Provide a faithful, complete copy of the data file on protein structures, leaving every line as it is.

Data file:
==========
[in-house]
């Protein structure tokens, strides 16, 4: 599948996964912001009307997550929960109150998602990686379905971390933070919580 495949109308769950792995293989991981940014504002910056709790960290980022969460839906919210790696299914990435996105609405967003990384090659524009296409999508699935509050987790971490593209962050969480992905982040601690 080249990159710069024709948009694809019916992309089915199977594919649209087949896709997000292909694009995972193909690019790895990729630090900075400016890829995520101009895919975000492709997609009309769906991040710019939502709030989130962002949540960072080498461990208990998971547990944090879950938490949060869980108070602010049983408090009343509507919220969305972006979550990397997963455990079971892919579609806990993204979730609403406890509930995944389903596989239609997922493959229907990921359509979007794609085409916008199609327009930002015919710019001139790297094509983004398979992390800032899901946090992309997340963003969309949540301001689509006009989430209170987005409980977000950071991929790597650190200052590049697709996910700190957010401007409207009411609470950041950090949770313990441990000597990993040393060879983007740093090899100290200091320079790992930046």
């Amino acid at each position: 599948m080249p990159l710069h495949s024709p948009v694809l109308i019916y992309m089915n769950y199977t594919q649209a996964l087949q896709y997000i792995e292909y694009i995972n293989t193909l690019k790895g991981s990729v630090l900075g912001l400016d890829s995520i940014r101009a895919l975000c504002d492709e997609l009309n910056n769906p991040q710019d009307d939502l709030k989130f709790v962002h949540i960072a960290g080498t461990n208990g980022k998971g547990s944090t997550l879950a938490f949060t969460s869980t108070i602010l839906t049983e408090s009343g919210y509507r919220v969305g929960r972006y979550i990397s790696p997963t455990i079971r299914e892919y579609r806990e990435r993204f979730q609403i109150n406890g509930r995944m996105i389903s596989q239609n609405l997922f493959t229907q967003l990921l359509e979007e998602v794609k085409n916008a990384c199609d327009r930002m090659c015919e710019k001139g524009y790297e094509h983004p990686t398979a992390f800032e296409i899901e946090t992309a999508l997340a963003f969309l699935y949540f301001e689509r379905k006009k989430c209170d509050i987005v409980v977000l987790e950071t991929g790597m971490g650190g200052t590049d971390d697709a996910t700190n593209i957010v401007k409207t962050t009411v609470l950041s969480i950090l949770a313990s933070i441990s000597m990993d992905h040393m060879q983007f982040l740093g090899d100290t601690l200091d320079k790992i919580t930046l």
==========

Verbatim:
[in-house]
């Protein structure tokens, strides 16, 4: 599948996964912001009307997550929960109150998602990686379905971390933070919580 495949109308769950792995293989991981940014504002910056709790960290980022969460839906919210790696299914990435996105609405967003990384090659524009296409999508699935509050987790971490593209962050969480992905982040601690 080249990159710069024709948009694809019916992309089915199977594919649209087949896709997000292909694009995972193909690019790895990729630090900075400016890829995520101009895919975000492709997609009309769906991040710019939502709030989130962002949540960072080498461990208990998971547990944090879950938490949060869980108070602010049983408090009343509507919220969305972006979550990397997963455990079971892919579609806990993204979730609403406890509930995944389903596989239609997922493959229907990921359509979007794609085409916008199609327009930002015919710019001139790297094509983004398979992390800032899901946090992309997340963003969309949540301001689509006009989430209170987005409980977000950071991929790597650190200052590049697709996910700190957010401007409207009411609470950041950090949770313990441990000597990993040393060879983007740093090899100290200091320079790992930046």
């Amino acid at each position: 599948m080249p990159l710069h495949s024709p948009v694809l109308i019916y992309m089915n769950y199977t594919q649209a996964l087949q896709y997000i792995e292909y694009i995972n293989t193909l690019k790895g991981s990729v630090l900075g912001l400016d890829s995520i940014r101009a895919l975000c504002d492709e997609l009309n910056n769906p991040q710019d009307d939502l709030k989130f709790v962002h949540i960072a960290g080498t461990n208990g980022k998971g547990s944090t997550l879950a938490f949060t969460s869980t108070i602010l839906t049983e408090s009343g919210y509507r919220v969305g929960r972006y979550i990397s790696p997963t455990i079971r299914e892919y579609r806990e990435r993204f979730q609403i109150n406890g509930r995944m996105i389903s596989q239609n609405l997922f493959t229907q967003l990921l359509e979007e998602v794609k085409n916008a990384c199609d327009r930002m090659c015919e710019k001139g524009y790297e094509h983004p990686t398979a992390f800032e296409i899901e946090t992309a999508l997340a963003f969309l699935y949540f301001e689509r379905k006009k989430c209170d509050i987005v409980v977000l987790e950071t991929g790597m971490g650190g200052t590049d971390d697709a996910t700190n593209i957010v401007k409207t962050t009411v609470l950041s969480i950090l949770a313990s933070i441990s000597m990993d992905h040393m060879q983007f982040l740093g090899d100290t601690l200091d320079k790992i919580t930046l």